Stanley Feld M.D.,FACP,MACE
As the practice of medicine becomes increasingly technology based, bureaucratized, politicized, and commoditized, we move further away from the real issues facing our healthcare system.
The real issues that must be faced to repair the healthcare system are being ignored with President Obama’s healthcare reform act. The real issues are the maintenance of the physician- patient relationship, institution of real malpractice reform, and increasing patients’ responsibility for their health and their healthcare dollars. The development of systems of care must be incentivized to decrease the incidence of complications of chronic diseases.
There must be significant changes made to the accounting rules used by the healthcare insurance industry.
Patients own their diseases. They should be responsible for maintaining their health and managing their disease. It should not be the job of employers, government, or the healthcare insurance companies. The healthcare system must be consumer driven. It should not be driven by the government or insurance companies.
President Obama’s goal is to have complete government control of the healthcare system. He is trying to control the healthcare system using untested bureaucratic methods. The process will result in increasing the cost of healthcare, decreasing access to medical care and rationing care.
President Obama has not communicated effectively how the healthcare insurance industry is ripping off Medicare/Medicaid, the private insurance industry and taxpayers.
I was in a meeting with a group of primary care physicians and human resources officers from large self-insured corporations. The discussion was focused on the human resources officer increasing healthcare costs.
They did not understand how the healthcare insurance companies were ripping off their self-insured plans. All the human resource officers outsource their administrative services to the healthcare industry. They believe the healthcare insurance company was making only 3% profit while providing the administrative services to their company.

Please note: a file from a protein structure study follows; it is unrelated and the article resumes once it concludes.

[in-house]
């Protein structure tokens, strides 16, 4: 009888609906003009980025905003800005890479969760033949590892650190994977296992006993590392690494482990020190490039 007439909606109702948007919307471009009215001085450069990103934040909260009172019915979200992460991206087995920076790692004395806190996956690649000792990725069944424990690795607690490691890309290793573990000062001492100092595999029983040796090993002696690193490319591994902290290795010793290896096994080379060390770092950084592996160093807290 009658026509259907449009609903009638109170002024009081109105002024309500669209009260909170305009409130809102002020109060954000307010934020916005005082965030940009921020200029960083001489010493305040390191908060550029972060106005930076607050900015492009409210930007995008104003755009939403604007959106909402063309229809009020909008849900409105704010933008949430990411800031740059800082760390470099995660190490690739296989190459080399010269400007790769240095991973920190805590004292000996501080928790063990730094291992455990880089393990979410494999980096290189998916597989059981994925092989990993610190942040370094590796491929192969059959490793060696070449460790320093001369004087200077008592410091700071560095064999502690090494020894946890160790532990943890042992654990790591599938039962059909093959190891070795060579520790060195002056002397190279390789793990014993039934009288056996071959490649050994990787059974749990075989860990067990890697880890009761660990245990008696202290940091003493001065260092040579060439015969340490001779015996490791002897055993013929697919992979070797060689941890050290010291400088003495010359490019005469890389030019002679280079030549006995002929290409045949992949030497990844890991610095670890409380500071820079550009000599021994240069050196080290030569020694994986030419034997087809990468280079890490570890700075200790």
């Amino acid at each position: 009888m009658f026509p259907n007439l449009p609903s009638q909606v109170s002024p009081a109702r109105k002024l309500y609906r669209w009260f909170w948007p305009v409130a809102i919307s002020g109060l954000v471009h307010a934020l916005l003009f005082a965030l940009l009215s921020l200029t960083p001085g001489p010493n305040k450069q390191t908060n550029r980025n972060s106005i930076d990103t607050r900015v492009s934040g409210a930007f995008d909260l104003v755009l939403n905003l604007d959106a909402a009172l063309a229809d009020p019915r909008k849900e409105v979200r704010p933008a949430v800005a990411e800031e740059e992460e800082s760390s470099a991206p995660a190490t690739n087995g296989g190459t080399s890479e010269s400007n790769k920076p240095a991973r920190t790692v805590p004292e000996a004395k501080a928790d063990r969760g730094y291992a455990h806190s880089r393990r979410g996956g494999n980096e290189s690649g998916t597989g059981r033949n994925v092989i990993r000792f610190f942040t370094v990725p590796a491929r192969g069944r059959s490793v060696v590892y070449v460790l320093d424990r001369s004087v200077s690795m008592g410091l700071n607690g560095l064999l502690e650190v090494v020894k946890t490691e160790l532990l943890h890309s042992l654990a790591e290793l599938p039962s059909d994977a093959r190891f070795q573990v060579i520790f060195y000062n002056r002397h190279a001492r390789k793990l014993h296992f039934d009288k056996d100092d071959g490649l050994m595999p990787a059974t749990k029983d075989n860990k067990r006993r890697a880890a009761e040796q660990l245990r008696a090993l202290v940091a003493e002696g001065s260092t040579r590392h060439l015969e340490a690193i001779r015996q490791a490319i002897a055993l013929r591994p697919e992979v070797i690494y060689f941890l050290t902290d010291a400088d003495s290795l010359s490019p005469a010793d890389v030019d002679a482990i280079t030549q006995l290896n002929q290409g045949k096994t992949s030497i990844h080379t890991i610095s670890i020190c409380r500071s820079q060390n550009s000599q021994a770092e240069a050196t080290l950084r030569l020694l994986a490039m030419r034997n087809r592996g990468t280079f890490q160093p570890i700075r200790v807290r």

The human resource officers agreed that physicians were receiving 10% of their company’s healthcare expenditures. They all thought the hospital systems were getting 50% of their self-insured healthcare dollars.
I asked who was receiving the other 40% of the healthcare dollar.
Someone said we were getting into the weeds now. He was correct. The devil is in the details. As a society, we are focused on the sound bites and have no patience for detail.
The healthcare insurance industry has taken advantage of that fact.
Below is a consolidated statement of income for WellPoint. UnitedHealth and Aethna consolidated statements are similar.
Consolidated Statements of Income
Revenue from premiums are 57,101,000,000 billion dollars. WellPoint claims benefit expenses were 47,742,400,000 billion dollars. Therefore, WellPoint paid 83.6% of its premium revenue for medical care benefits.
This financial statement satisfies President Obama’s new regulations that demand the healthcare insurance industry pay 80-85% in medical care benefits. It satisfies the new medical loss ratio. Medical loss ratio is defined as incurred claims divided by earned premiums.
The question is what is included in benefit expenses. Are benefit expenses only payments for medical care? This place where we get into the weeds and meet the devil.
The human resource officers of major corporations felt physicians received 10% of the healthcare dollars and hospitals receive 50% of the healthcare dollars. WellPoint financial statement claim 83.6% each healthcare dollar are paid for medical care benefits.
Where is the remaining 23.6% in medical care benefit expenses? Many in congress believe the healthcare insurance industry receives 40% of the healthcare dollar.
The number is correct. 23.6% plus (100%-83.6%) 16.4% equals 40%.
I will explain where the missing 23.6% of benefit expenses go, shortly.
President Obama might be pulling another trick play on the taxpayer. Either that or the healthcare insurance industry is using a trick play on him. In either case the taxpayer loses.